Petrol and diesel rises of up to five cent a litre among Budget options
Finance Minister Michael Noonan is holding the option of hiking taxes on petrol and diesel in reserve as Budget talks enter their final stages.
There is a growing view within Government that an increase of between three and five cent on a litre of fuel would allow for extra spending in other areas.
“The price at the pump has dropped substantially in the last year, so there is scope to put a small tax rise on fuel and still have people paying less than 12 months ago,” said a government source.
“Even a three or four cent rise on petrol and diesel could bring in as much as €150m in a single year.”
A series of hikes in excise and carbon taxes since the economic crisis hit in 2008 saw 23 cents added to a litre of fuel.
However, global economic factors have seen petrol prices fall by around 19 cents a litre in the 12 months to September, while diesel is now 23 cents cheaper than it was at the same time last year.
Mr Noonan has already indicated that he is considering pushing up taxes on the ‘old reliables’ of cigarettes and alcohol.
This extra income would allow Mr Noonan to go beyond the €1.5bn package of tax cuts and new spending that he has committed to for 2016.
A decision on potential rises in excise duties will be among the final budget measures to be signed off before the details are announced next Tuesday afternoon.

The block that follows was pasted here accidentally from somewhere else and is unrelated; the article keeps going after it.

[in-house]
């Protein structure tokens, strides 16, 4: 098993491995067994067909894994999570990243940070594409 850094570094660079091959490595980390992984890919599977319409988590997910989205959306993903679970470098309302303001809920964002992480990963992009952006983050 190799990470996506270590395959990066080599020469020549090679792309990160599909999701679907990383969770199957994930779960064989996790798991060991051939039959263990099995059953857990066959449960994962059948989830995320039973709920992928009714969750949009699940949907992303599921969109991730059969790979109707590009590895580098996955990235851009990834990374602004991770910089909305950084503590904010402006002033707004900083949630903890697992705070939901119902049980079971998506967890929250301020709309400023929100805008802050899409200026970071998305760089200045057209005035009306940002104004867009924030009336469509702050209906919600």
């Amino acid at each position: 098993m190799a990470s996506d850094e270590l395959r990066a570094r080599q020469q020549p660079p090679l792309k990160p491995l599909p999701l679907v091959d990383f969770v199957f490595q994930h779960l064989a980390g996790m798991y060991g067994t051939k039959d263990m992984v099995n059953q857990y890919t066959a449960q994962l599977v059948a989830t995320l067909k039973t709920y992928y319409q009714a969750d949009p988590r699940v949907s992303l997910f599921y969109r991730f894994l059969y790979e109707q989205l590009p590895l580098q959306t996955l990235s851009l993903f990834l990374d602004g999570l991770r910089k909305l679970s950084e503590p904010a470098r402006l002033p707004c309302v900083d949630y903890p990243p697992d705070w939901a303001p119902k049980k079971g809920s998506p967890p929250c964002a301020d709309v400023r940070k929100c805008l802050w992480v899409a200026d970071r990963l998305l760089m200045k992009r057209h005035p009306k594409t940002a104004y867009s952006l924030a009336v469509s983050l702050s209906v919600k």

Sources said that when all other areas are dealt with, the taxes on petrol and diesel will be on the table.
A hike in fuel prices would be met with an angry reaction from hauliers and motorists.
President of the Irish Road Haulage Association (IRHA) Verona Murphy told the Herald her members would be furious.
“We are expecting them to reduce motor tax for hauliers so if they just pull that back in another tax it’s no good,” she said.
The IRHA wants the Government to reduce tax on large trucks from €4,200 to closer to the Northern Ireland rate of €900.
“We are looking to be brought in line with the North because we need to be competitive,” she said.
Ms Murphy said that diesel is 10 cent cheaper in Belgium, even though both countries have similar excise rates.
“Fuel prices have come down but that as nothing to do with excise rates,” she said.
AA Roadwatch’s Conor Faughnan said that “an enormous 60pc of the retail price of fuel is tax”.
“Only for those emergency tax rises during the economic crisis we would be looking at petrol costing less than €1 a litre now.
“Motorists have a reasonable and justifiable expectation that fuel takes should start coming down. The emergency situation is over so emergency taxes should be gone,” Mr Faughnan said.
He argued it would be “foolish” to raise petrol prices as there are “very good economic reasons” not to.
“It would be a strategic own goal for Ireland to artificially jack up fuel prices. It would be self-defeating and effectively taking disposal income out of people’s pockets.”
Among the ‘old reliables’, Children’s Minister James Reilly is pushing for a 50c increase in the price of a pack of cigarettes in the Budget.
An additional 50 cent on cigarettes could raise an extra €63m and five cent on the pint would bring in €33m.
Dr Reilly has also asked for the gap in cost between cigarettes and roll-up tobacco to be addressed.
Roll-up tobacco, known more commonly as “rollies”, is considerably cheaper than the average pack of cigarettes, the price of which was increased to €10 in last year’s Budget.
It is widely expected that Mr Noonan will agree to these proposals on “health grounds”.